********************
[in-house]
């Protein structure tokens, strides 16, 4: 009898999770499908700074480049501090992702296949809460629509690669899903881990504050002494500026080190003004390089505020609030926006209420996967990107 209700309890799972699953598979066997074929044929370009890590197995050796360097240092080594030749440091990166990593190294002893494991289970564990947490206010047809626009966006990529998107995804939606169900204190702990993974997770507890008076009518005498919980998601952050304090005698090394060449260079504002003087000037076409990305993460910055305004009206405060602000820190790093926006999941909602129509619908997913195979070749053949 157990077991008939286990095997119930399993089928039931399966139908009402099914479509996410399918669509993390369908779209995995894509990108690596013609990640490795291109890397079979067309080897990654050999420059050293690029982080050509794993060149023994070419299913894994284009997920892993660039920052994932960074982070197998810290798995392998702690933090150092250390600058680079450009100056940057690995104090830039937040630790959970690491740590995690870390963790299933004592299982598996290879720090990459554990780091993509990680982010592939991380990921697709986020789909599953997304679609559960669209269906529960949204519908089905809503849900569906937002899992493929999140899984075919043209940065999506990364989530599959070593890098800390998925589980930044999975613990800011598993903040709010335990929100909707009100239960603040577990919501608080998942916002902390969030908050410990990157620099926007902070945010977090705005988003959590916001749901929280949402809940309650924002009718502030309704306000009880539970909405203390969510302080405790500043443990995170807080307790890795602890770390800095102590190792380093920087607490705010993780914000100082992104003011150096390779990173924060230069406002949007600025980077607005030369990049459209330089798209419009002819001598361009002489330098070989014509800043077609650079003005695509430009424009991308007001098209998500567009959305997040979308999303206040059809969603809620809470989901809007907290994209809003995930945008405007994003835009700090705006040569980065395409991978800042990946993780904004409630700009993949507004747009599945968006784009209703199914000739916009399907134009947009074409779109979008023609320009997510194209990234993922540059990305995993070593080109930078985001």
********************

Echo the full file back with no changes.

[in-house]
């Protein structure tokens, strides 16, 4: 009898999770499908700074480049501090992702296949809460629509690669899903881990504050002494500026080190003004390089505020609030926006209420996967990107 209700309890799972699953598979066997074929044929370009890590197995050796360097240092080594030749440091990166990593190294002893494991289970564990947490206010047809626009966006990529998107995804939606169900204190702990993974997770507890008076009518005498919980998601952050304090005698090394060449260079504002003087000037076409990305993460910055305004009206405060602000820190790093926006999941909602129509619908997913195979070749053949 157990077991008939286990095997119930399993089928039931399966139908009402099914479509996410399918669509993390369908779209995995894509990108690596013609990640490795291109890397079979067309080897990654050999420059050293690029982080050509794993060149023994070419299913894994284009997920892993660039920052994932960074982070197998810290798995392998702690933090150092250390600058680079450009100056940057690995104090830039937040630790959970690491740590995690870390963790299933004592299982598996290879720090990459554990780091993509990680982010592939991380990921697709986020789909599953997304679609559960669209269906529960949204519908089905809503849900569906937002899992493929999140899984075919043209940065999506990364989530599959070593890098800390998925589980930044999975613990800011598993903040709010335990929100909707009100239960603040577990919501608080998942916002902390969030908050410990990157620099926007902070945010977090705005988003959590916001749901929280949402809940309650924002009718502030309704306000009880539970909405203390969510302080405790500043443990995170807080307790890795602890770390800095102590190792380093920087607490705010993780914000100082992104003011150096390779990173924060230069406002949007600025980077607005030369990049459209330089798209419009002819001598361009002489330098070989014509800043077609650079003005695509430009424009991308007001098209998500567009959305997040979308999303206040059809969603809620809470989901809007907290994209809003995930945008405007994003835009700090705006040569980065395409991978800042990946993780904004409630700009993949507004747009599945968006784009209703199914000739916009399907134009947009074409779109979008023609320009997510194209990234993922540059990305995993070593080109930078985001």